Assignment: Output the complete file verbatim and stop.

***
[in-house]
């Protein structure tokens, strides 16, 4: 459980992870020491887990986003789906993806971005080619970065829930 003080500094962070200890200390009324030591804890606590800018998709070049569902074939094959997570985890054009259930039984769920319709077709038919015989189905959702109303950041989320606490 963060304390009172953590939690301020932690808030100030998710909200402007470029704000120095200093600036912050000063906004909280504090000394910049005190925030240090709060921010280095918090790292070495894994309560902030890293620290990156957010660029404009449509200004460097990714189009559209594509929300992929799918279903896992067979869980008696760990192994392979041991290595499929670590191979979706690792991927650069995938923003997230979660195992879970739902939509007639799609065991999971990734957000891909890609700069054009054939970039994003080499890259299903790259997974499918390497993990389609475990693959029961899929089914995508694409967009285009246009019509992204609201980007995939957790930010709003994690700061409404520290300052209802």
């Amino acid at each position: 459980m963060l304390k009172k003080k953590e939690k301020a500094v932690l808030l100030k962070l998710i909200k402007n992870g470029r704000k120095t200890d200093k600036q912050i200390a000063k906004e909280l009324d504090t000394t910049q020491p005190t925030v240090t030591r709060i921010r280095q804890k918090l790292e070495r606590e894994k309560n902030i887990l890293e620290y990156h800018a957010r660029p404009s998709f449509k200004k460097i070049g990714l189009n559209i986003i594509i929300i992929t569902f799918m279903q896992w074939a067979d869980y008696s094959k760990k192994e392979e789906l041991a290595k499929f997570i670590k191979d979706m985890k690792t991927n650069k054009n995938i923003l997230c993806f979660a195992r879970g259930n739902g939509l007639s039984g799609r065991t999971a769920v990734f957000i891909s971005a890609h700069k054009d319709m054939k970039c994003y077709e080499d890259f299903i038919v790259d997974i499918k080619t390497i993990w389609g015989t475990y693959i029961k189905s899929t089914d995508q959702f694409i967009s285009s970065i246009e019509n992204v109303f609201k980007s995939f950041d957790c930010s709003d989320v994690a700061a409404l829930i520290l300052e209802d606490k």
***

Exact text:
[in-house]
């Protein structure tokens, strides 16, 4: 459980992870020491887990986003789906993806971005080619970065829930 003080500094962070200890200390009324030591804890606590800018998709070049569902074939094959997570985890054009259930039984769920319709077709038919015989189905959702109303950041989320606490 963060304390009172953590939690301020932690808030100030998710909200402007470029704000120095200093600036912050000063906004909280504090000394910049005190925030240090709060921010280095918090790292070495894994309560902030890293620290990156957010660029404009449509200004460097990714189009559209594509929300992929799918279903896992067979869980008696760990192994392979041991290595499929670590191979979706690792991927650069995938923003997230979660195992879970739902939509007639799609065991999971990734957000891909890609700069054009054939970039994003080499890259299903790259997974499918390497993990389609475990693959029961899929089914995508694409967009285009246009019509992204609201980007995939957790930010709003994690700061409404520290300052209802």
């Amino acid at each position: 459980m963060l304390k009172k003080k953590e939690k301020a500094v932690l808030l100030k962070l998710i909200k402007n992870g470029r704000k120095t200890d200093k600036q912050i200390a000063k906004e909280l009324d504090t000394t910049q020491p005190t925030v240090t030591r709060i921010r280095q804890k918090l790292e070495r606590e894994k309560n902030i887990l890293e620290y990156h800018a957010r660029p404009s998709f449509k200004k460097i070049g990714l189009n559209i986003i594509i929300i992929t569902f799918m279903q896992w074939a067979d869980y008696s094959k760990k192994e392979e789906l041991a290595k499929f997570i670590k191979d979706m985890k690792t991927n650069k054009n995938i923003l997230c993806f979660a195992r879970g259930n739902g939509l007639s039984g799609r065991t999971a769920v990734f957000i891909s971005a890609h700069k054009d319709m054939k970039c994003y077709e080499d890259f299903i038919v790259d997974i499918k080619t390497i993990w389609g015989t475990y693959i029961k189905s899929t089914d995508q959702f694409i967009s285009s970065i246009e019509n992204v109303f609201k980007s995939f950041d957790c930010s709003d989320v994690a700061a409404l829930i520290l300052e209802d606490k």